In practice, it is impossible to fully monitor whether every diagonal and off-diagonal element of the posterior estimate of Θ is realistic. However, it is an easier task to examine the p eigenvalues of the estimate, denoted by λ1λ2 ≥, …, ≥ λp. When the ratio p/n is greater than one, it is known that S is singular and has zero as its eigenvalue. Also, small eigenvalues of S are near zero and can be slightly negative. Clearly, every λk, k = 1, …p has to be larger than zero to obtain a positive definite posterior estimate for Θ.

Here the properties of the Wishart prior of form W(r, α−1 I), which leads to a ridge-type posterior estimate, are demonstrated. It is easily shown that the posterior estimate of Θ can be written as a linear shrinkage estimator, based on the eigenvalues of the maximum likelihood estimate. The MLE or the sample covariance has eigenvalue decomposition as S = XLXT, where L = diag(l1, …, lp) is a diagonal matrix with eigenvalues on the diagonal and X is the p × p orthogonal matrix whose ith column is the eigenvector that corresponds to the eigenvalue li. The MAP-estimate or the posterior mean is a(nS + αI)−1, where a is a constant n + rp − 1 for the MAP-estimate or n + r for the posterior mean. It can be written as δ(Φ) = XΛXT = (l)XT, Φ(l) = diag(Φ(l1), …, Φ(lp)), , which is a special case of ridge-type shrinkage of the eigenvalues. As can be seen from Φ(l), when the small hyperparameter value r is used to choose uninformative prior for Θ, less shrinkage is provided for eigenvalues of the sample covariance matrix. The shrinkage function Φ(l) approaches the MLE-based eigenvalue 1/l when p is fixed and n increases. This systematic shrinkage of the eigenvalue is illustrated in Fig 1, where the red line indicates the largest eigenvalue of the real Θ. The ML-estimate tends to amplify the largest eigenvalue even when np. For eigenvalues of a covariance matrix with a different choice of the scale matrix, see [20].

Fig 1. The shrinkage of the largest eigenvalues.

The largest eigenvalue of MAP (black line), ML-estimate (blue line), posterior mean (purple line) and the real eigenvalue of Θ (red line) when the data is sampled from N(0, Θ−1) distribution with sample size n and p = 20.

As can be seen from Fig 2, the MLE seems to stumble with the larger eigenvalues. This is also noted by [20]. Graphical lasso and MAP-estimate are both able to shrink the largest eigenvalues of the ML-estimate and thus correct the instability of the eigenvalues. As the sample size grows, eigenvalues of the estimators move closer to the real eigenvalues. The graphical lasso with cross-validation seems to shrink the eigenvalues quite efficiently and even seems to “over-shrink” the largest eigenvalue. It is unclear whether, the MLE, MAP or the graphical lasso estimate of the precision matrix converges fastest towards the real eigenvalues.

Fig 2. Boxplots of the eigenvalues.

From left to right: The eigenvalues of the real precision matrix, the maximum likelihood estimate (MLE), graphical lasso (Glasso, ρ chosen with 5-fold cross-validation) and MAP of Wishart W(2p, 1/2pI) prior when the true precision matrix is sparse (as described in section 3) with sample sizes of 30, 50, 100 and 1000.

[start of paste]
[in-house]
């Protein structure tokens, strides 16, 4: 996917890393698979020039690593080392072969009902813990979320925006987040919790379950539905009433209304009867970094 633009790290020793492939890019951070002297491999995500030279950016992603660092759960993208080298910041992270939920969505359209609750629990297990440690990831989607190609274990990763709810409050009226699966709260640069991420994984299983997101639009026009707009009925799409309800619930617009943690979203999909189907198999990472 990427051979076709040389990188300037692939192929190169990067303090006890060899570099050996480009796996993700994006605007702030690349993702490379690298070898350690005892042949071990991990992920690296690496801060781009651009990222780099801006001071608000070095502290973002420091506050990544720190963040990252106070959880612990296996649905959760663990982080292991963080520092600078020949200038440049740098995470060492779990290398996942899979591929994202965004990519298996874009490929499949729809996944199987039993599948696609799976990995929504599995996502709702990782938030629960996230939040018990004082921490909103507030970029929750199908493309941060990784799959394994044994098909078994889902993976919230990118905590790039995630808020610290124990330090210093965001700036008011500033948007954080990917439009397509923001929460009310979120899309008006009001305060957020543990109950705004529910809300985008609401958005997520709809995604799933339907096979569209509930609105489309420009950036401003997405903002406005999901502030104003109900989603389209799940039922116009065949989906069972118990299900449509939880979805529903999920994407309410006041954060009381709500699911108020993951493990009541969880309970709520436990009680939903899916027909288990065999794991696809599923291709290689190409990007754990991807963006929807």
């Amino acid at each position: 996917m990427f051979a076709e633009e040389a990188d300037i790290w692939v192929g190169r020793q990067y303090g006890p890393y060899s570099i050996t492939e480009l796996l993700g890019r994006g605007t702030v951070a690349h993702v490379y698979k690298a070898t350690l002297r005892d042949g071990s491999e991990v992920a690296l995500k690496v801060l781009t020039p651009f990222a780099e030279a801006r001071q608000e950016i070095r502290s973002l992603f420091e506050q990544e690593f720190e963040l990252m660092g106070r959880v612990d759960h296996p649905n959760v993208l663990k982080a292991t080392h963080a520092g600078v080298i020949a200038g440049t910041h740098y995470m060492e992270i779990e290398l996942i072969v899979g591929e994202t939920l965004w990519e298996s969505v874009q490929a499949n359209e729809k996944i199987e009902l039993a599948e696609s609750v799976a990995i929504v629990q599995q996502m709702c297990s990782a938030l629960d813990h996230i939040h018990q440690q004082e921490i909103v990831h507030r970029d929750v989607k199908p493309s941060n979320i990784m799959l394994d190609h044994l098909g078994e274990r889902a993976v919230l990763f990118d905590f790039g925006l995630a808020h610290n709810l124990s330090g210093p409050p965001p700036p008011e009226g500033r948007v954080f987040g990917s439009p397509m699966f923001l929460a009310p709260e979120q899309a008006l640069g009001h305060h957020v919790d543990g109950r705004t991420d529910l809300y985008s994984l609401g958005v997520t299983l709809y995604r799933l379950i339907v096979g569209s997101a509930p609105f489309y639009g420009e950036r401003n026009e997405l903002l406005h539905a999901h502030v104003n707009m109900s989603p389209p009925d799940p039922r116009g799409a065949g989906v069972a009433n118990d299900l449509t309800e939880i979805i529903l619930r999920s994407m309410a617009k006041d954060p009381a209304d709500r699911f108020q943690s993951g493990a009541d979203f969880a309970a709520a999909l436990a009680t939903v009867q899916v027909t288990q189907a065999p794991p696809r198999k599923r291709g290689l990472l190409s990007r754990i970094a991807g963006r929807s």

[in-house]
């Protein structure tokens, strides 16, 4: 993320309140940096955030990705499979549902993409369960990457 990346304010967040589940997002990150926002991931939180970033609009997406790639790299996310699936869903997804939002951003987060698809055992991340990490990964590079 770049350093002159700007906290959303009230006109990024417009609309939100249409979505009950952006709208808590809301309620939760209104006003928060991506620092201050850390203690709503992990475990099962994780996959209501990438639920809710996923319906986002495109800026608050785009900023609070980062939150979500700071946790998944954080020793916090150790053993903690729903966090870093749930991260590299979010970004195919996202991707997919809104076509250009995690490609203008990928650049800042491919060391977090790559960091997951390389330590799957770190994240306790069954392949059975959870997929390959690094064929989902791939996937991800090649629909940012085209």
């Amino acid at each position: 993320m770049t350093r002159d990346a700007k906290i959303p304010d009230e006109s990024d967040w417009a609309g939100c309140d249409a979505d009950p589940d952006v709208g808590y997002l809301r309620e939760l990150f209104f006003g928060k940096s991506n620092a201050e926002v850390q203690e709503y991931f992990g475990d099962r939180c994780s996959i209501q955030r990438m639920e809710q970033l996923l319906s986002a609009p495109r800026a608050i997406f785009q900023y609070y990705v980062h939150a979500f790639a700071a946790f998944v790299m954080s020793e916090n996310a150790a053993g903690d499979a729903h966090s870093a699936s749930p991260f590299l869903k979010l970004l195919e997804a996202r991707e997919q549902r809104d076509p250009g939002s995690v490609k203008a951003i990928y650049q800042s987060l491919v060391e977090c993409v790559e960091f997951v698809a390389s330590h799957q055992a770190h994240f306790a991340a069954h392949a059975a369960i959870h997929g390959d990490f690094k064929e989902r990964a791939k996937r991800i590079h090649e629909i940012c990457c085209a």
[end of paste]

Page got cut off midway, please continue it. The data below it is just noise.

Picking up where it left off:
Using the fact that the estimator for the covariance matrix is just the decomposition of the Φ(l) inverse with the same eigenvectors as the MLE, the linear type shrinkage of the eigenvalues of the covariance matrix is , i = 1, …, p. Instead of the eigenvalues of the precision matrix, we take a look at the covariance matrix eigenvalues. This is because it is much easier to examine the linear shrinkage of the sample covariance matrix eigenvalues li, which are always greater than or equal to zero, than the eigenvalues of the ML-based precision matrix estimate, which are not always determined. When n < p, the difficulty of selecting a proper scale parameter α arises from the problem of choosing a value that shrinks large eigenvalues and increases the smaller ones to make the estimate positive definite. In Fig 3a it can be seen that when α increases, αr, all sample eigenvalues grow when n < p and the increment becomes greater, in accordance with α. In cases when S is close to singularity this may lead to better results as small sample eigenvalues increase dramatically. Another possibility is to choose scale parameter α as rp − 1 for the MAP of Σ and thus for Θ. With this choice of α, the Wishart prior increases sample eigenvalues lesser than one and shrinks eigenvalues greater than one. Also, the stable eigenvalues (li = 1) do not change. In this case, when the sample size increases the shrunken eigenvalues approach the sample eigenvalues, which is desirable when np. This is presented in Fig 3b, where the line denoting the shrinkage function Φ(l)−1 = λ becomes steeper when n increases. We may posit that this feature makes it a safe choice when np. However, the best choice could be a compromise between these two options for the relation of r and α. Thus, one can choose hyperparameters r and α as equal. This case is illustrated in Fig 4.

Fig 3. Linear shrinkage of the eigenvalues.

Shrinkage of the eigenvalues of the MAP of the covariance matrix, as r is fixed and α changes when n < p (a) and with α = rp − 1 as the sample size n increases (b). The x-axis denotes the eigenvalues of the MLE (l) and y-axis denotes the corresponding eigenvalues of the posterior estimate (λ = Φ(l)−1).

Fig 4. Linear shrinkage of the eigenvalues.